We’re growing a lot of food, vegetables, and I’m not worried. I’m going to start planting and growing and growing to survive.
Fighting food insecurity through empowering future generations to take charge in the garden is one of the keys our organization is humbled to wield in rectifying racial injustice in our own neighborhoods. Food is a universal harmonizer. Ruhel Islam is an immigrant, a restaurant owner, and a gardener in Minneapolis. When his restaurant, Gandhi Mahal, was torched during the protests in Minneapolis, his daughter says his response was astounding. “Life is more valuable than anything else,” he said, hours after his restaurant had burned. “We can rebuild a building. But we cannot give this man back to his family.”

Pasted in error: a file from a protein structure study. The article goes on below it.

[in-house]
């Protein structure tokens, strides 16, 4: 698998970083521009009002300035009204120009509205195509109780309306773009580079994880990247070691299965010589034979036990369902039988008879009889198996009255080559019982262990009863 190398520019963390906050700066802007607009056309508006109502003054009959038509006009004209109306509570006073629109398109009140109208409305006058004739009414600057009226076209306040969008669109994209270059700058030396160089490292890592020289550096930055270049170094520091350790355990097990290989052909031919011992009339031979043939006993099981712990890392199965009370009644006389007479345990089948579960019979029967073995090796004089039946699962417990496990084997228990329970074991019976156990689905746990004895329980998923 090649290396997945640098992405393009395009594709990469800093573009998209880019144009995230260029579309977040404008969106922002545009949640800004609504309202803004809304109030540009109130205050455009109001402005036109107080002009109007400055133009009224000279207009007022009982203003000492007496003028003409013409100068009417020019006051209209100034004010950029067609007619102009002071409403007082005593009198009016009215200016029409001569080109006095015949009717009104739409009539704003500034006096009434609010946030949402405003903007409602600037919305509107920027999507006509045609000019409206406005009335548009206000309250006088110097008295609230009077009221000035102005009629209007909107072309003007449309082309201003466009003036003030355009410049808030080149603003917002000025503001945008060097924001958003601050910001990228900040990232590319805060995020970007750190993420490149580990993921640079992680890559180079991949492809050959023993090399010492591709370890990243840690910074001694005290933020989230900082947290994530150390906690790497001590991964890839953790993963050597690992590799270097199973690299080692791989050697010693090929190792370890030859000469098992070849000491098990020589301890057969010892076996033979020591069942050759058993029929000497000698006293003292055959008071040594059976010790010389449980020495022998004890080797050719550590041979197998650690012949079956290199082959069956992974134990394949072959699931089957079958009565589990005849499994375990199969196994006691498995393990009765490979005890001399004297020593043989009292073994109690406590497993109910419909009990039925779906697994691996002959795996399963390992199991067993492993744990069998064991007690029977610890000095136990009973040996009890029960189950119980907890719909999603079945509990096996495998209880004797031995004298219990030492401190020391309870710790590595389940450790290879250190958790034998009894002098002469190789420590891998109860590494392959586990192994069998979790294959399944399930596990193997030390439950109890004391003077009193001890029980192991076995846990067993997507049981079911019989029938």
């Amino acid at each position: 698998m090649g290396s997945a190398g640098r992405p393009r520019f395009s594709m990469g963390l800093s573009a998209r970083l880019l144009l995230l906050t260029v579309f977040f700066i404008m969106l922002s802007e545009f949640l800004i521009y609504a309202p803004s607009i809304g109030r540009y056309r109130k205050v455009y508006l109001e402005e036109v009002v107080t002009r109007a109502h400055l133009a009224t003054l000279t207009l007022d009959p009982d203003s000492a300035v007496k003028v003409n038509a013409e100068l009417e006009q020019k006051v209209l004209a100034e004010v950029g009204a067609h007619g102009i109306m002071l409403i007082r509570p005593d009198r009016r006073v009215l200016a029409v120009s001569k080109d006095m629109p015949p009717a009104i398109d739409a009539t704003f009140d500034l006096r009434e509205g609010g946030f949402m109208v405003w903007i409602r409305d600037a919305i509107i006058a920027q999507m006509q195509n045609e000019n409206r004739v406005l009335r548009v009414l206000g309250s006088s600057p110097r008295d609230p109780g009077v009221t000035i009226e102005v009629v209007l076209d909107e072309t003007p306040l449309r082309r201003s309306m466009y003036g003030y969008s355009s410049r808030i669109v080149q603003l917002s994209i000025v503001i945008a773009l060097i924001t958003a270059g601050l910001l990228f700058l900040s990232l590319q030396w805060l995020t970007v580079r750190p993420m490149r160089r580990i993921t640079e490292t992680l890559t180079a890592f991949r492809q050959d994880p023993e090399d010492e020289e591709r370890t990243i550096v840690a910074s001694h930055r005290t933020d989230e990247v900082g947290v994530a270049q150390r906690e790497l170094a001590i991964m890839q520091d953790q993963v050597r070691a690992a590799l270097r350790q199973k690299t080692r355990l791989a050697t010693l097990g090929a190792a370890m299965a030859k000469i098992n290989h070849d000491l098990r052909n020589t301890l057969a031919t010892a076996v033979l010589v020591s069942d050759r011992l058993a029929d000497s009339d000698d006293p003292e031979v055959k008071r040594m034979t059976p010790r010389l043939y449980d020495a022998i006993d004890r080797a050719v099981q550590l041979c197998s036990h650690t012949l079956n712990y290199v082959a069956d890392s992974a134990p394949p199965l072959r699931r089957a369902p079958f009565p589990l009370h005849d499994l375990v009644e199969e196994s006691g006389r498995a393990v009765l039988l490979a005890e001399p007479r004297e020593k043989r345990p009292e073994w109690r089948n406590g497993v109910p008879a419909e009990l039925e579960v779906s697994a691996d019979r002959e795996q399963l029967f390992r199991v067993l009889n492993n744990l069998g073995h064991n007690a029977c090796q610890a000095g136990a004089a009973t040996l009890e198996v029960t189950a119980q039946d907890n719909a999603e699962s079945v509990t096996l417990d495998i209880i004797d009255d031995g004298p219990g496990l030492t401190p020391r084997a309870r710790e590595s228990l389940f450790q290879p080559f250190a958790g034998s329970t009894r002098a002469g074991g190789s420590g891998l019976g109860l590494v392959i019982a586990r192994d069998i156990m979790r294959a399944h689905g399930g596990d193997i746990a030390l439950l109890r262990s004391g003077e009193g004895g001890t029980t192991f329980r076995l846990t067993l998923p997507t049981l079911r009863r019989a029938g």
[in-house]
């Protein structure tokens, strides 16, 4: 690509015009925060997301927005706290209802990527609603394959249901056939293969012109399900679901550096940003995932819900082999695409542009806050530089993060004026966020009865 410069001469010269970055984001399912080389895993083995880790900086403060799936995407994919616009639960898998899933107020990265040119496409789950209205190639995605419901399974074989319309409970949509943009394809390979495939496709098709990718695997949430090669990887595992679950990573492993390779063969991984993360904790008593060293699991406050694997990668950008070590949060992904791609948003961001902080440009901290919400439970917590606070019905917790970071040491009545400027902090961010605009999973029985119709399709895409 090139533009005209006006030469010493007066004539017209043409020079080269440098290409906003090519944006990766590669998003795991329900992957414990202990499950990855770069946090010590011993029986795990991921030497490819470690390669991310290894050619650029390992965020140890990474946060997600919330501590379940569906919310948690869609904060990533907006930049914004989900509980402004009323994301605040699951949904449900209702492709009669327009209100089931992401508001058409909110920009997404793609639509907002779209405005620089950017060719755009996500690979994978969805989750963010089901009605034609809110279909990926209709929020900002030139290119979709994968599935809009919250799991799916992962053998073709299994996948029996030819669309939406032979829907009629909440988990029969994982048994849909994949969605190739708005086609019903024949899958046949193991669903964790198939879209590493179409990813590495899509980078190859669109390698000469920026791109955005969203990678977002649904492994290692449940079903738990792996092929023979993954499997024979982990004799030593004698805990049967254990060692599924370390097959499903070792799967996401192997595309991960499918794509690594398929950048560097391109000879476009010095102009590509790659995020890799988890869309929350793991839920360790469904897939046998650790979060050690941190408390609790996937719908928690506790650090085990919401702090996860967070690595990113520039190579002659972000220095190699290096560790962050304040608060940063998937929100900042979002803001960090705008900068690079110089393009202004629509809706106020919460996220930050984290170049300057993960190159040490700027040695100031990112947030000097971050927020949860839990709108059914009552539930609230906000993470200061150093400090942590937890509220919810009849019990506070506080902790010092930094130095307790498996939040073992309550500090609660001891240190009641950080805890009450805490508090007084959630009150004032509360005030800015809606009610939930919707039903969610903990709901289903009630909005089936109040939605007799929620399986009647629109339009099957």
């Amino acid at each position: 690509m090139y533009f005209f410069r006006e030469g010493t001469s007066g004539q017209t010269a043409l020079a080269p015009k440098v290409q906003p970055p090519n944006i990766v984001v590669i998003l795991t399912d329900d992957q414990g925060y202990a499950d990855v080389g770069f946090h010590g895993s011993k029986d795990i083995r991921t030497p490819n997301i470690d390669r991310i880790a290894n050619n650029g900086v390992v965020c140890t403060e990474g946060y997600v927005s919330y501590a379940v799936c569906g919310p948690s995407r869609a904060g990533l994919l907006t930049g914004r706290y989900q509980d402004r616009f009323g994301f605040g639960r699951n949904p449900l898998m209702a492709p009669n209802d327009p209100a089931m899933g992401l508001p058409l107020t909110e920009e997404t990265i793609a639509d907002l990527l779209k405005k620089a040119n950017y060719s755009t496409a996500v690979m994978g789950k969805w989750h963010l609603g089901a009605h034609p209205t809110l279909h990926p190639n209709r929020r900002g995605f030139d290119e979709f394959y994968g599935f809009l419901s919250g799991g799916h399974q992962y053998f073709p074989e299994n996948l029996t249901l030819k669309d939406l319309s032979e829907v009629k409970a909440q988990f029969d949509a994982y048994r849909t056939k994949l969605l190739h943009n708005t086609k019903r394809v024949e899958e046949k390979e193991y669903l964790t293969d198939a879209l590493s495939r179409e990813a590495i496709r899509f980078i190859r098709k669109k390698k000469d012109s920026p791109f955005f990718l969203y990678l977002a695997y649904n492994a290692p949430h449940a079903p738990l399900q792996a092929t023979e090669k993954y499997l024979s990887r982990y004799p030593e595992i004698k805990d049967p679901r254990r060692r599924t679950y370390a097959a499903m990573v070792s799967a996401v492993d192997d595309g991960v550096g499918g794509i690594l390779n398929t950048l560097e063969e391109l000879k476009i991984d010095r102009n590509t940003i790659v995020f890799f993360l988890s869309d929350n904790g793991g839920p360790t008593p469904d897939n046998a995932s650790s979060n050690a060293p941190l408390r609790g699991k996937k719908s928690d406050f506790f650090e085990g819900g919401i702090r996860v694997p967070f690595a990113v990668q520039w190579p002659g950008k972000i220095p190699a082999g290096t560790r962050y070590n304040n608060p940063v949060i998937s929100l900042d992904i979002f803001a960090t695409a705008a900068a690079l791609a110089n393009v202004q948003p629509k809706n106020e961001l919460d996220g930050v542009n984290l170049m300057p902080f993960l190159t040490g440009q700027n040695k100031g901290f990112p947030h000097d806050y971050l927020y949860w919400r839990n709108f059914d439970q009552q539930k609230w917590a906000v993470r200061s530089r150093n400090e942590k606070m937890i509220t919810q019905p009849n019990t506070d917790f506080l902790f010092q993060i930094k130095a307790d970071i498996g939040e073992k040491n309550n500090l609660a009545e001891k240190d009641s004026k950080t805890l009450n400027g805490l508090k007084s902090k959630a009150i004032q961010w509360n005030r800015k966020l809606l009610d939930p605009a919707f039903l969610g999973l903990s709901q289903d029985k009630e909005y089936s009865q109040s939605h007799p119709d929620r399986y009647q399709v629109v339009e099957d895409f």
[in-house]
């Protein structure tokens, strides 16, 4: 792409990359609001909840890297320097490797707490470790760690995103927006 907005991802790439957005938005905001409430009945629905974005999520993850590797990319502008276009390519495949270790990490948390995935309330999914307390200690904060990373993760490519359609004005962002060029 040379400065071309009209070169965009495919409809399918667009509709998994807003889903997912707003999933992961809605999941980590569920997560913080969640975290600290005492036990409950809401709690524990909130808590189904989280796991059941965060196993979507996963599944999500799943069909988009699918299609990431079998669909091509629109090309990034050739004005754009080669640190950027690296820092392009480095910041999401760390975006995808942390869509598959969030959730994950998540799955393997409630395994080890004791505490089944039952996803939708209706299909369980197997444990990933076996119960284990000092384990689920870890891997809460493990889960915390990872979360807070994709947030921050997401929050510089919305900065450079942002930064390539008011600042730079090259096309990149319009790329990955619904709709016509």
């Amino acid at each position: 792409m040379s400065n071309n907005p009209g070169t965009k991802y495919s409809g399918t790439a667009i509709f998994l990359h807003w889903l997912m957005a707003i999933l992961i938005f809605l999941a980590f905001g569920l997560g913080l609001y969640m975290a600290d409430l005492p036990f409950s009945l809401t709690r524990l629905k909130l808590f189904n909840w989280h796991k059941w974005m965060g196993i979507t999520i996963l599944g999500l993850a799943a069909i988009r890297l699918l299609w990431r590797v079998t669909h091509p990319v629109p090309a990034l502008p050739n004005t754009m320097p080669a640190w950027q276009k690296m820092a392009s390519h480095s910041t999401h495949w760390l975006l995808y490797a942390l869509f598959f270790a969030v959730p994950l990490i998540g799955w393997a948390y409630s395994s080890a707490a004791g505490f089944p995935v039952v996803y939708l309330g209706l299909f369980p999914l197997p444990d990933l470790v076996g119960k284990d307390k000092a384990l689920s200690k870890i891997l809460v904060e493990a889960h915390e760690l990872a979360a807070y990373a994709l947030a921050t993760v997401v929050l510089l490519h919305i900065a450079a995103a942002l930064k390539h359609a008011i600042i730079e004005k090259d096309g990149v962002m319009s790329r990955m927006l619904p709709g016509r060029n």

What a selfless and forgiving attitude to have! To Ruhel Islam, the best way to approach these injustices is to learn to grow: “We’re growing a lot of food, vegetables, and I’m not worried. I’m going to start planting and growing and growing to survive.”
Read more about his story here.